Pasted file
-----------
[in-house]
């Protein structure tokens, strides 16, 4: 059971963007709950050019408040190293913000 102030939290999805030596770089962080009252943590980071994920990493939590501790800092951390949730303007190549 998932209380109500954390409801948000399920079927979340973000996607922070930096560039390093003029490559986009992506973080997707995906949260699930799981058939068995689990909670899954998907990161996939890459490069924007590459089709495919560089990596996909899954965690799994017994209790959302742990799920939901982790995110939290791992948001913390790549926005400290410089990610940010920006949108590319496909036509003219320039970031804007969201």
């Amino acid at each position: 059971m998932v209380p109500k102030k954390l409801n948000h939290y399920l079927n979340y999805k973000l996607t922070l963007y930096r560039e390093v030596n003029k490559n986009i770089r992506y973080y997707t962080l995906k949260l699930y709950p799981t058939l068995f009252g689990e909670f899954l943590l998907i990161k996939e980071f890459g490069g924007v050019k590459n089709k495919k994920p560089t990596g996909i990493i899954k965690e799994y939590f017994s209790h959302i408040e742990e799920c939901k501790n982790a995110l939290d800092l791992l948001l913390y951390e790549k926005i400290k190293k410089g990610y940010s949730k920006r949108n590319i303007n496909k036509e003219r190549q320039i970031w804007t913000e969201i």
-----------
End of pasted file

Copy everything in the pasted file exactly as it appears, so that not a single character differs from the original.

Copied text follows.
[in-house]
């Protein structure tokens, strides 16, 4: 059971963007709950050019408040190293913000 102030939290999805030596770089962080009252943590980071994920990493939590501790800092951390949730303007190549 998932209380109500954390409801948000399920079927979340973000996607922070930096560039390093003029490559986009992506973080997707995906949260699930799981058939068995689990909670899954998907990161996939890459490069924007590459089709495919560089990596996909899954965690799994017994209790959302742990799920939901982790995110939290791992948001913390790549926005400290410089990610940010920006949108590319496909036509003219320039970031804007969201």
């Amino acid at each position: 059971m998932v209380p109500k102030k954390l409801n948000h939290y399920l079927n979340y999805k973000l996607t922070l963007y930096r560039e390093v030596n003029k490559n986009i770089r992506y973080y997707t962080l995906k949260l699930y709950p799981t058939l068995f009252g689990e909670f899954l943590l998907i990161k996939e980071f890459g490069g924007v050019k590459n089709k495919k994920p560089t990596g996909i990493i899954k965690e799994y939590f017994s209790h959302i408040e742990e799920c939901k501790n982790a995110l939290d800092l791992l948001l913390y951390e790549k926005i400290k190293k410089g990610y940010s949730k920006r949108n590319i303007n496909k036509e003219r190549q320039i970031w804007t913000e969201i």